The Graduate Reviews
A film that is a must for every movie lover, a film that promotes a story in the best romantic comedy style and yet is surprising, with absolute mastery of technique, script and performances, the American director Mike Nichols knew how to conduct his work with almost complete perfection in what it provides to do. Take a look at the story of Benjamin Braddock (Dustin Hoffman), a 21-year-old who gets caught up in a sexual journey with the mother of the girl he loves, the movie script is perfectly told, always exploring all sides of the story, the pains, anxieties and fears of all the characters, and we are glazed and stuck to its narrative, even being a romantic comedy, a genre that massively searches for cliche. Benjamin is a character who is embraced by loneliness, he is completely desperate to quench his emptiness, even though he may not know it, when Ben is invited to participate in a sexual adventure, this temporarily fills his void, but after a while he realizes that it only leaves him empty, and when falling in love with Elaine, he sees a desperate attempt to get rid of this "darkness", Ben is a completely broken character, that even in love, he has no idea what to do, loneliness who pursues Ben is the drama of many, and the way she is explored in the film is spectacular. Not only does the script have its merits, but the direction too, speaking first of the camera angles, aiming always show well in zoom and then rolls a large zoom out, always showing how small the character is in the scenario, in addition to always using outlets and not to abuse in the cuts, even being a 1966 movie, besides, we have great songs on the soundtrack, sometimes it may seem little distoante or repetitive, but the track talks with the drama of Ben, besides, we have a great editing and sound editing, as well as beautiful photography. Dustin Hoffman is a great performer, and he is one of the pillars that makes the script get to explore so many themes without the actor, the movie would perhaps be a dramatic romantic comedy, we also have the magnificent Anne Bancroft. The use of the spectacular song "hello darkness my old friend" in the end contrasts somewhat the idea of ??what the film is going through - unless it is interpreted that the character still feels empty - in the end, it is not a perfect movie, but it accomplishes everything that promises and a little more, a lot more.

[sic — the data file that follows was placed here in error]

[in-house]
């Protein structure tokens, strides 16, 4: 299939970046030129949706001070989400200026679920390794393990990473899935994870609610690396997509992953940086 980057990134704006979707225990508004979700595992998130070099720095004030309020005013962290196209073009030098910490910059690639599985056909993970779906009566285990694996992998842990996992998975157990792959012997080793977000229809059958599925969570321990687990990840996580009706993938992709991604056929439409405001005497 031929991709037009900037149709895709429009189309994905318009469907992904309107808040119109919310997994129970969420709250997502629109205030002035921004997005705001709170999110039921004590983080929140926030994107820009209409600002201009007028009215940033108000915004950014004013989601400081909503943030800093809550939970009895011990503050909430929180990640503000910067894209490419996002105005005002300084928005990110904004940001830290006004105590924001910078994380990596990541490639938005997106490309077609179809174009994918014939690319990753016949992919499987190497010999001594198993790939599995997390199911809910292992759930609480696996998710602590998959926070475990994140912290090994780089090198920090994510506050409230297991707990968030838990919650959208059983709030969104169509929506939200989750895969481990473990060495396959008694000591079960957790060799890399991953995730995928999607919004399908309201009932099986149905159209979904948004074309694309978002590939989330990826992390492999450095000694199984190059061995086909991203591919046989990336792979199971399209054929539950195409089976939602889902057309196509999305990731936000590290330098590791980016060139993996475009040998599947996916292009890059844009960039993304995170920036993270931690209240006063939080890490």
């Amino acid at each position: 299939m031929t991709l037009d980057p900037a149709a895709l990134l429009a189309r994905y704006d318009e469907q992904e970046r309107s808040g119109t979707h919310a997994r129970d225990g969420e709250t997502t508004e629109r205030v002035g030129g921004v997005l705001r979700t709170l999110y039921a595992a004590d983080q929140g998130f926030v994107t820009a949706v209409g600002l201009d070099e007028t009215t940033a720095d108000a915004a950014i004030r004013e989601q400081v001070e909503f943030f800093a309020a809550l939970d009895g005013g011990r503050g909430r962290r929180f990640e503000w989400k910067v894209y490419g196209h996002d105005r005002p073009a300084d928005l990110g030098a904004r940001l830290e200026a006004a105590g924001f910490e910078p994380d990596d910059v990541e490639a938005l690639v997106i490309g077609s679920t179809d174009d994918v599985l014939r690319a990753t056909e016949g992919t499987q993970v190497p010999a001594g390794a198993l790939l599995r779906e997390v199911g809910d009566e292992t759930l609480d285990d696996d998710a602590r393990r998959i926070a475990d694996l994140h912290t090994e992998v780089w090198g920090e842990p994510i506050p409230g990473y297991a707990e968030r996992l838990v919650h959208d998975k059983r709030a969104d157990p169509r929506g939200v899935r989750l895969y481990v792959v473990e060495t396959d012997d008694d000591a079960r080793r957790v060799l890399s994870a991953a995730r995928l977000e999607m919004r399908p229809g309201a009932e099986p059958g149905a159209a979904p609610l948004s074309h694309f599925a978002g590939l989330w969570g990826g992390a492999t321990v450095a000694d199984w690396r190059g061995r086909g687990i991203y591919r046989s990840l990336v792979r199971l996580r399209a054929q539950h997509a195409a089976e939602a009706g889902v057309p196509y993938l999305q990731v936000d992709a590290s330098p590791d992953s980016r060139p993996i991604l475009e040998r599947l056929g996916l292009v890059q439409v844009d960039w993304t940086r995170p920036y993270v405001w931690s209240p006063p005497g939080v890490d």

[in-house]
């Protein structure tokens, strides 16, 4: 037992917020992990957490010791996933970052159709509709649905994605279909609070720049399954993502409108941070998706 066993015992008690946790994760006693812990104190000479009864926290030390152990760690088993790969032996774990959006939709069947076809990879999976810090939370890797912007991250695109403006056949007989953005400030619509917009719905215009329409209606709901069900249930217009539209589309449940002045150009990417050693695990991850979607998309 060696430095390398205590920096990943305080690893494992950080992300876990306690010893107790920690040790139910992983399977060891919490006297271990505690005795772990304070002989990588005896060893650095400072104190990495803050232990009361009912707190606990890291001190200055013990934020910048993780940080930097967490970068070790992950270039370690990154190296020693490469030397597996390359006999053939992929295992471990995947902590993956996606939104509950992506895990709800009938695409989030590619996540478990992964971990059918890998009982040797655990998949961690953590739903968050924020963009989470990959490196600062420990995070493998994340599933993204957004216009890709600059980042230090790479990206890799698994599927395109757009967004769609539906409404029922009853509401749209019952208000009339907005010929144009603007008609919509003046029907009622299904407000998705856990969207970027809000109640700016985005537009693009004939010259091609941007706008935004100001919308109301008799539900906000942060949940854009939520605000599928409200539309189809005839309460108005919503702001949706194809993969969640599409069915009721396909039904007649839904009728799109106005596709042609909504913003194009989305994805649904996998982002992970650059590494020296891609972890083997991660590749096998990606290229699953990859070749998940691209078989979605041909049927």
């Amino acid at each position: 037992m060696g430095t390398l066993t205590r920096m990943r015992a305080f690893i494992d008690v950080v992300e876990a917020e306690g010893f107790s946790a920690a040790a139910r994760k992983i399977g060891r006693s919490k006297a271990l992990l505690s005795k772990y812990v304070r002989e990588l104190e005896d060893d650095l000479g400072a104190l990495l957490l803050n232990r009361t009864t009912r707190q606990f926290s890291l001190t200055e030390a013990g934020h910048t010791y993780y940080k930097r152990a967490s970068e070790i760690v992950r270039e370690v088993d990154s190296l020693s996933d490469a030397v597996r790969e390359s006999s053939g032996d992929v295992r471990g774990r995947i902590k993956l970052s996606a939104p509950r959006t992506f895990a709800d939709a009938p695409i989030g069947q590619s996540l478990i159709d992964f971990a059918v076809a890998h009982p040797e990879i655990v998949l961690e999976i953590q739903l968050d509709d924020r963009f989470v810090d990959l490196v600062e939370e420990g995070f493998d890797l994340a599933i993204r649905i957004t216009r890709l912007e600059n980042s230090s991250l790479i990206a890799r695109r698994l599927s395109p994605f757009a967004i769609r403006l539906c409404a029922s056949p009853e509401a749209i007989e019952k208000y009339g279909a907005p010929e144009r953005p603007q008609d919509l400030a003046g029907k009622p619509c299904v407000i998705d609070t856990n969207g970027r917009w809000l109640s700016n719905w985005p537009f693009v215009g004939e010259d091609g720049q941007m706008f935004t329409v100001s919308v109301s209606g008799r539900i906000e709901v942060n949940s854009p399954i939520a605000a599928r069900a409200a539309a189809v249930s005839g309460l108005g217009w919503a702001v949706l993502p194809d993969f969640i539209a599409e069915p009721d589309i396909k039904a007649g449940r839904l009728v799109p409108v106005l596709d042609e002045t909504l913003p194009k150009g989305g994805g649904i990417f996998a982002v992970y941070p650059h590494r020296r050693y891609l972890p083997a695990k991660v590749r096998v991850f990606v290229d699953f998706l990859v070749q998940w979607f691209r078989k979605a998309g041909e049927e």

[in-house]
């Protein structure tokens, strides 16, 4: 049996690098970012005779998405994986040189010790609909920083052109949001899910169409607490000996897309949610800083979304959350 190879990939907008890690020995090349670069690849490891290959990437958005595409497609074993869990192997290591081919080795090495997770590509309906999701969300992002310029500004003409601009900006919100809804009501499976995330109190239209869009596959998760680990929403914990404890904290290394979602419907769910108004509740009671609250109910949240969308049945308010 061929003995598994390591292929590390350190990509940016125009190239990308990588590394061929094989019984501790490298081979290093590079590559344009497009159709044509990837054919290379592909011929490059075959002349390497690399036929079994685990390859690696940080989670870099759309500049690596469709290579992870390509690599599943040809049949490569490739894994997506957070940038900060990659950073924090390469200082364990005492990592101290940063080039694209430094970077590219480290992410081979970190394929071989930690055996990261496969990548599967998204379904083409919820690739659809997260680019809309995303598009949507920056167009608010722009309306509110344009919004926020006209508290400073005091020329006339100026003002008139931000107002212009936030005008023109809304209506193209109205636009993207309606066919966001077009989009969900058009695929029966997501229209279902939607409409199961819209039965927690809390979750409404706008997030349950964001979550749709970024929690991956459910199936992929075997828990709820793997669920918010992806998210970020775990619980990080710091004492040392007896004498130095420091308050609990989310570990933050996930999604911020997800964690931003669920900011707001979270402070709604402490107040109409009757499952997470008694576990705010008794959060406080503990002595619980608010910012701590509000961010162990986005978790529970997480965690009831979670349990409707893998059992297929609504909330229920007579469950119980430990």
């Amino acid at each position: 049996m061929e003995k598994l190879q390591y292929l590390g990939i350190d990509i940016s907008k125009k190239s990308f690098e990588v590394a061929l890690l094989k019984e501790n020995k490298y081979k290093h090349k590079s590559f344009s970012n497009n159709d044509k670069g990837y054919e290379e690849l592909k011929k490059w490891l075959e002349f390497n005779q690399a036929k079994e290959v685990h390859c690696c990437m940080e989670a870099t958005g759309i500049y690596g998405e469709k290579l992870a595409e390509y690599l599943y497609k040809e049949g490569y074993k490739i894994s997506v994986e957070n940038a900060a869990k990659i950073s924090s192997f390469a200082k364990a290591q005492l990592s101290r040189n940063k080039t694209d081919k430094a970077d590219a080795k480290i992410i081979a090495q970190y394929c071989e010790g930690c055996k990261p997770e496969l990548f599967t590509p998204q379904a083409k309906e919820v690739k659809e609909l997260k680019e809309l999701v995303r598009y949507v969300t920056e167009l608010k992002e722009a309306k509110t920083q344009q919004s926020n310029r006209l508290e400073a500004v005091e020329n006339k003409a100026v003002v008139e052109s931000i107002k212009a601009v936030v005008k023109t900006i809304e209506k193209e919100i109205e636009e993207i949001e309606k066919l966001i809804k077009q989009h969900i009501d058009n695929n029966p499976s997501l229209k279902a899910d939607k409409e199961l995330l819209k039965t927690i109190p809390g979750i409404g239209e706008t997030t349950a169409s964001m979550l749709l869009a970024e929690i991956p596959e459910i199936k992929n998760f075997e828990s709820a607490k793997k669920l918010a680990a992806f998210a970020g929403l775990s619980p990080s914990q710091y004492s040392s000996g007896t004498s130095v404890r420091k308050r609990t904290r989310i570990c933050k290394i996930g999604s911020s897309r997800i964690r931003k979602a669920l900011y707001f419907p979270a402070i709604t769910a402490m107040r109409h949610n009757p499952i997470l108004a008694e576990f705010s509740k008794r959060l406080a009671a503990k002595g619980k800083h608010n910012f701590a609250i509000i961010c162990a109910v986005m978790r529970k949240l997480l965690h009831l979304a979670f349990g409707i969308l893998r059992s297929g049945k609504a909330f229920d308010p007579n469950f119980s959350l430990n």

This is a superb film. The plot, the humor, the drama. The acting from the three leads is amazing and the lovely score from Simon and Garfunkle helps out a lot. This messy story does also got some weird moments, some nice capturing tricks done by the camera and a lot of heart. The pace is brilliant and it's constantly rising into a climax, ultimatly revealing like few others.
I found the sampled scream from one of my favorite albums here too. It took me by surprize that cLOUDDEAD sampled something as classic that this film truly is.
9 out of 10 crosses.
Profundamente reflexiva, The Graduate abarca uno de los momentos mas trascendentales e importantes de nuestras vidas reflejado en una magistral visión de Mike Nichols. Ademas las exquisitas actuaciones de Michael Douglas y Anne Bancroft no tienen precio.
Most men who have seen this film find the affair unreal when young, with Mrs Robinson "old" ( even though Bancroft was only 35 at the time), and then more interesting as they get older.
Hoffman plays an awkward young man to the hilt.
While the film captures the period, it is timeless in capturing youthful uncertainty.
Ben Braddock, a recent college graduate, returns home to find himself roped into an affair with older acquaintance Mrs. Robinson. We quickly realize that Ben is essentially a fish in an aquarium, with no control over any aspect of his life, as his dead-eyes blindly follow his parents, Mrs. Robinson, and society's expectations. Hoffman and Bancroft are of course phenomenal. Their characters couldn't be more different (Hoffman anxious and spineless, Bancroft cool and emotionally broken), yet they dance around each other with wit and uncomfortable believability. Tons of great moments and characters calmly ignite the screen, each filled with humor, awkwardness, and poignancy.
On top of being a fairly on-the-nose coming-of-age parable, the entire piece is a giant critique of anything and everything (coddled parenting, youthful cynicism, stodginess, frivolity, romance, attaining happiness, even the idea of ultimate purpose). It recognizes that making decisions, even wrong ones, is an important part of adulthood. Yet despite its skeptical view, warm characters and strict honesty have allowed it to age with as much grace as bite.